|This article does not cite any references or sources. (September 2012)|
|Outfielder/Second baseman/Third baseman|
January 1, 1919|
|Died: October 23, 1970
Houghton, South Dakota
|Batted: Left||Threw: Right|
|September 8, 1940 for the Washington Senators|
|Last MLB appearance|
|September 21, 1952 for the Philadelphia Athletics|
|Runs batted in||151|
|Career highlights and awards|
Member of Griffith baseball dynasty
The nephew of Baseball Hall of Fame pitcher, manager and club owner Clark Griffith, Robertson was part of an extended family that operated the Washington Senators/Minnesota Twins franchise of the American League for almost 65 years. Robertson's brother Calvin was adopted by Clark Griffith, took his uncle's last name and succeeded him as the president and majority owner of the Senators (1955–1960). He moved the club to Minneapolis-St. Paul after the 1960 season, then led the Minnesota Twins until he sold the club in 1984.
Sherry Robertson was the longtime director of the team's farm system, and two other brothers, Jimmy and Billy, were also club executives. In addition, brother-in-law Joe Haynes was an executive vice president of the Senators and Twins; another brother-in-law, Joe Cronin, was a Hall of Fame shortstop who was player-manager of the Senators in 1933–1934 (leading them to the 1933 AL pennant), manager and then general manager of the Boston Red Sox (1935–1958), and president of the American League (1959–1973); and at least two nephews, Clark Griffith II and Bruce Haynes, took active roles in managing the Twins' affairs.
Sherry Robertson, a native of Montreal, Quebec, was the son of a minor league player; his mother was the elder Griffith's sister-in-law. He moved to the Washington, D.C., area with his widowed mother and siblings when he was a child. He attended the University of Maryland. A left-handed batter who threw right-handed, Robertson saw MLB service with the Senators (1940–41, 1943 and 1946–52) and Philadelphia Athletics (1952). In ten seasons he played in 597 games and had 1,507 at bats, scored 200 runs, and compiled 346 hits, 55 doubles, 18 triples, 26 home runs, 151 runs batted in, 32 stolen bases, 202 walks, with a .230 batting average, .323 on-base percentage, .342 slugging percentage, 515 total bases and 14 sacrifice hits.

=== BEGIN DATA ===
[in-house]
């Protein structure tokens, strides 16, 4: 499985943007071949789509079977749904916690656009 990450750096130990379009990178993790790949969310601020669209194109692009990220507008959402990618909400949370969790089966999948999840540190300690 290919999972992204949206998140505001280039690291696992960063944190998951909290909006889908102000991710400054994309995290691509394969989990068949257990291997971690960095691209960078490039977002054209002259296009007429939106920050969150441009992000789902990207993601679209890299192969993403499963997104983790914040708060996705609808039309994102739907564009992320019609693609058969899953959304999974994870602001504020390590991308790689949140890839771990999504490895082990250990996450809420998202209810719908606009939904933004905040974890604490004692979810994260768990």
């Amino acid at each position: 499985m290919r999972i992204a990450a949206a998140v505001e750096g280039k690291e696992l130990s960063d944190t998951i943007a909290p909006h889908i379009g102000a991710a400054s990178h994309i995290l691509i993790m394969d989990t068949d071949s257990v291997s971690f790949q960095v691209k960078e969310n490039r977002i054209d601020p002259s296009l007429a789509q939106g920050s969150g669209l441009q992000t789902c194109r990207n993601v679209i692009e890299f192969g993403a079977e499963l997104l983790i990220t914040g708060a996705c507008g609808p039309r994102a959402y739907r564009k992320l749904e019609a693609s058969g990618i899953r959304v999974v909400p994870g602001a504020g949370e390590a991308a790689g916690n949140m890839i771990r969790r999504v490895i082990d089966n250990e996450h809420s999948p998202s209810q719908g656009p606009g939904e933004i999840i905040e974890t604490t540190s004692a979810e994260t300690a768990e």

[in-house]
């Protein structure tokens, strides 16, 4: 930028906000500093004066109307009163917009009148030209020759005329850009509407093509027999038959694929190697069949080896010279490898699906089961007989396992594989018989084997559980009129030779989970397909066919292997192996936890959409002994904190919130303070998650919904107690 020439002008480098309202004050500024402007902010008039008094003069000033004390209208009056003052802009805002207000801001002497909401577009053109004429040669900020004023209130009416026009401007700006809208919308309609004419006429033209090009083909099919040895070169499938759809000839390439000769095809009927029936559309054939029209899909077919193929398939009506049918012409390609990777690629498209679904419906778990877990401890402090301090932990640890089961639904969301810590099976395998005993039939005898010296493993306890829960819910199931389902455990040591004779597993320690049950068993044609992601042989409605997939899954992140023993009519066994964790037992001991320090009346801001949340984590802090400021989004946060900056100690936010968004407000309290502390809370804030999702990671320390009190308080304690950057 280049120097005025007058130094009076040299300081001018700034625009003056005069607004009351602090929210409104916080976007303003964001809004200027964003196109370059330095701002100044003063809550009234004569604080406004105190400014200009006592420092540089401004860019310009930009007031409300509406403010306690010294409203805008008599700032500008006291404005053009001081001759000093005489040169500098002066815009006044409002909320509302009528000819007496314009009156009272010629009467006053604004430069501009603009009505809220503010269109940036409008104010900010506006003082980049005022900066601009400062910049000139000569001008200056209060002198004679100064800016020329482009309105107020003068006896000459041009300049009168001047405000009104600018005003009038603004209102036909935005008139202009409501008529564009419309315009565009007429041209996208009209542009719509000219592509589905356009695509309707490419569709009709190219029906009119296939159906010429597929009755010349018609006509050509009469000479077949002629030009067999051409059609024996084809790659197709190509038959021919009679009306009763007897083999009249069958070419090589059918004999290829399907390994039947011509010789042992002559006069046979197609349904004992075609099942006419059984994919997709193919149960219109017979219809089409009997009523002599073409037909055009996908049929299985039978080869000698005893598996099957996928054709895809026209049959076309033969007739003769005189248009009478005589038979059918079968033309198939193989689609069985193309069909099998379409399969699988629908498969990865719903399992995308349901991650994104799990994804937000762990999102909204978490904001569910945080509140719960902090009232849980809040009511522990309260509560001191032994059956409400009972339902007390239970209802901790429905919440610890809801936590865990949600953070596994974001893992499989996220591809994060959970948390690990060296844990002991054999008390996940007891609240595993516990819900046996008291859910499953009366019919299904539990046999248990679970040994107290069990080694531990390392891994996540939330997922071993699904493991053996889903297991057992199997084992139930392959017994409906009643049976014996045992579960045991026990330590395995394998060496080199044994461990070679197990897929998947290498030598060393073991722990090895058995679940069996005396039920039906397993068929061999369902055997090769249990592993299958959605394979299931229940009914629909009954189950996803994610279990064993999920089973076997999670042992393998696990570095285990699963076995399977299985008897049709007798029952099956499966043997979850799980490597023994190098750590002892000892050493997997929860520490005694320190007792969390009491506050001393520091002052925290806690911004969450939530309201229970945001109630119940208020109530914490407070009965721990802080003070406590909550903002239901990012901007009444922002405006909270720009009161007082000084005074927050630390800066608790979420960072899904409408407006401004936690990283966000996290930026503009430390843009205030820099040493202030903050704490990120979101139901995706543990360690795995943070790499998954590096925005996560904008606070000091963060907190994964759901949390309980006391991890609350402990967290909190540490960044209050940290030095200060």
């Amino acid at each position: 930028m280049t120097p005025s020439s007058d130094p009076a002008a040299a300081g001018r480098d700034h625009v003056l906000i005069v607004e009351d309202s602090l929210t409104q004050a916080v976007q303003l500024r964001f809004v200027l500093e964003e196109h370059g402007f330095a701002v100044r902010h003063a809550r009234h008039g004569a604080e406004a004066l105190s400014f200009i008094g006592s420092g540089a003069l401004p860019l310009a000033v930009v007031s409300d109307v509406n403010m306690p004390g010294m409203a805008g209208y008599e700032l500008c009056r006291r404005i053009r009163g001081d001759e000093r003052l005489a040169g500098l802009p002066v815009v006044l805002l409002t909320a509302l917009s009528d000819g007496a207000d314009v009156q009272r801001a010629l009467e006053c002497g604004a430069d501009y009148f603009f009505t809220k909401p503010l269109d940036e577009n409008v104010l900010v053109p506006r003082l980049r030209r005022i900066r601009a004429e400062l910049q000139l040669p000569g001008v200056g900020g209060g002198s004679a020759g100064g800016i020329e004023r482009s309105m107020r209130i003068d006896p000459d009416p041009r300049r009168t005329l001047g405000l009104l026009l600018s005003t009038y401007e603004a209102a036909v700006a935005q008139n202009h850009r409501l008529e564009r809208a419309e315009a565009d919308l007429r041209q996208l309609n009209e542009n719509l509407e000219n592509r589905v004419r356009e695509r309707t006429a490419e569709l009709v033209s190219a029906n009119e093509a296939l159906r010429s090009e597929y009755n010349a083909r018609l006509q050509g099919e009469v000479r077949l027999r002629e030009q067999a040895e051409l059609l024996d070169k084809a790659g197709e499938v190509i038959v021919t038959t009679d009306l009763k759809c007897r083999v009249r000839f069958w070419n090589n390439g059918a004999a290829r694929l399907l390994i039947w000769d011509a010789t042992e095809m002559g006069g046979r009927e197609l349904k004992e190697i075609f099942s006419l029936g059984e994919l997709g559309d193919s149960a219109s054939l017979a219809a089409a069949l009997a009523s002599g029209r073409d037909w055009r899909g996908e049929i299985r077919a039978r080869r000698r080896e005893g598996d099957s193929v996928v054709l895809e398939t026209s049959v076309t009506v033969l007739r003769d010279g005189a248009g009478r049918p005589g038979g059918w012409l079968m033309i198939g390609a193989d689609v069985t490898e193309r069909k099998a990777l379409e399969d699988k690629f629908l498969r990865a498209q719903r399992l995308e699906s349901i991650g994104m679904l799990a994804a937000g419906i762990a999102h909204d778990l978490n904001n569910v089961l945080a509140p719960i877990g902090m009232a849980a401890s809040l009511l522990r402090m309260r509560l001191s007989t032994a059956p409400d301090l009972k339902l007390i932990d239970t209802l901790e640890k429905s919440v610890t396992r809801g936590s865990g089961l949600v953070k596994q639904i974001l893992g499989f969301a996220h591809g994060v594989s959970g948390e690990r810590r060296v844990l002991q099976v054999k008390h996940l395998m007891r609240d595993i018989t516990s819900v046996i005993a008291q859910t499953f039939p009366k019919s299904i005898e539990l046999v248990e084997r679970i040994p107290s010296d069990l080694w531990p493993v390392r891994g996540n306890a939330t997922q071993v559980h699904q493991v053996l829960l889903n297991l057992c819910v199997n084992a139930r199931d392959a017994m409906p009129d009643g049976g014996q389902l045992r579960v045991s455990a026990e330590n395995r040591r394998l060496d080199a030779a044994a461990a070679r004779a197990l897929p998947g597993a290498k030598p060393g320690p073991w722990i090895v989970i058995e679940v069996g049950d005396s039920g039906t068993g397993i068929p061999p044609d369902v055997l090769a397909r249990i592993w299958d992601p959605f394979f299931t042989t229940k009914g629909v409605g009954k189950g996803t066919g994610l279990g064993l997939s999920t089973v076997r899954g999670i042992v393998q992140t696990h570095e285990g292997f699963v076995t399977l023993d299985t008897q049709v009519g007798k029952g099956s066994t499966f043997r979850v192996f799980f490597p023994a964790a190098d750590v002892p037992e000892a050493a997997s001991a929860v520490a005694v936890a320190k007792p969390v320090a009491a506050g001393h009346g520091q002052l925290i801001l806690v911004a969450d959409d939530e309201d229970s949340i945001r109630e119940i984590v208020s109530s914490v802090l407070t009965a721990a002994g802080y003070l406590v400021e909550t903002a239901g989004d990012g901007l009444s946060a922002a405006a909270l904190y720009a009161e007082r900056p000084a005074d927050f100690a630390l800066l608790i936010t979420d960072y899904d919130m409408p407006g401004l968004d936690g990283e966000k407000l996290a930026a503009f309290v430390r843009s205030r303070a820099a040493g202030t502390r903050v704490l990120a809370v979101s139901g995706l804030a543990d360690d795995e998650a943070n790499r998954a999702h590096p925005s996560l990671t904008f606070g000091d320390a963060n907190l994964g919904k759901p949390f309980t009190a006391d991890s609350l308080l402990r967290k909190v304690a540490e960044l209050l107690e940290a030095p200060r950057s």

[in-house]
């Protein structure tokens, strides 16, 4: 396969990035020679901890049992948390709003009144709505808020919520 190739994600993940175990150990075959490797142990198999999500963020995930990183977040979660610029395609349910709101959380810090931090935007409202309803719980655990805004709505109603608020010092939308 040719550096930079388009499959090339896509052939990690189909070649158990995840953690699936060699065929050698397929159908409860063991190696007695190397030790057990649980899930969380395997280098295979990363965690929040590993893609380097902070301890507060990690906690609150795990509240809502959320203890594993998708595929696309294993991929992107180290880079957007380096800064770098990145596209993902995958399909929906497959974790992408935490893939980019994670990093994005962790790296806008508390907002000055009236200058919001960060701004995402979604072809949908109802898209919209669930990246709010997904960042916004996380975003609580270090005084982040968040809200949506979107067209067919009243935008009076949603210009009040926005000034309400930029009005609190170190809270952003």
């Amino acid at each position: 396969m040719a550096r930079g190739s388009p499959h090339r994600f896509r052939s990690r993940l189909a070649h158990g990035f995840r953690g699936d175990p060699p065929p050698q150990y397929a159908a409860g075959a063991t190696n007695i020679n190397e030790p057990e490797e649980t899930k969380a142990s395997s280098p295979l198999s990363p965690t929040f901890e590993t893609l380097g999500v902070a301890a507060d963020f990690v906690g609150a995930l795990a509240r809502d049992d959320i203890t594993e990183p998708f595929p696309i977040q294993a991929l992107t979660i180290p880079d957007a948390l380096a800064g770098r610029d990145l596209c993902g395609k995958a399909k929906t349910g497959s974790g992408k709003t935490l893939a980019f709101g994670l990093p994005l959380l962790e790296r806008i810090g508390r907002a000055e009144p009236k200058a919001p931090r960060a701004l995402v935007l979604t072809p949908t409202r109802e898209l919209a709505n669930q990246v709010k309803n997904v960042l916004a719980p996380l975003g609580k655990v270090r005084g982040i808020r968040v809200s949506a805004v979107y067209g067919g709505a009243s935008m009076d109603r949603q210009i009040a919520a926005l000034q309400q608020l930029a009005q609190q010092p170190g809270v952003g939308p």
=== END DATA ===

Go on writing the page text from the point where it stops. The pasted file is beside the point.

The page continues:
Robertson returned to uniform as a bench coach with the Twins in 1970. After that season, he died from injuries suffered in an automobile accident in Houghton, South Dakota, at the age of 51. He was elected to the Canadian Baseball Hall of Fame in 2007.
Clash with Jeff Heath
||The neutrality of this section is disputed. (September 2012)|
Robertson as an active player in 1946 had a brief but interesting experience with another ballplayer from Canada, Jeff Heath. Heath in his baseball career had good numbers and hit with power. He was physically very strong and a good athlete, but he was a bit of a trouble maker. In December 1945 he was traded from the Cleveland Indians to the Senators in exchange for very fast outfielder George Case and was Washington's starting right fielder, but in June 1946 the Senators sent him to the St. Louis Browns. After being traded to St. Louis, Washington writers commented about Heath's unwise riding of Robertson on the bench during games and calling him "owner's pet." This situation was disussed in a column after the trade by long time Washington Post sports writer Shirley Povich. The sad part of the situation for Washington was that the Nats could have used Heath. With St. Louis the next year, he had a career high 27 home runs, but the Browns, always needing cash to operate, sold him to the Boston Braves after the 1947 season. He batted .319 with 20 home runs for the 1948 Braves as they won a surprise National League pennant, but Heath missed the World Series after severely breaking his ankle in a slide toward home plate in the last week of the season. A widely published newspaper photograph of the play showed Heath sliding toward the plate, mouth gaping in pain and shock, with his leg shattered mid-ankle. The lower ankle could distinctly be seen rotated ninety degrees to the upper ankle. Heath was never the same ball player afterwards.
- Career statistics and player information from Baseball-Reference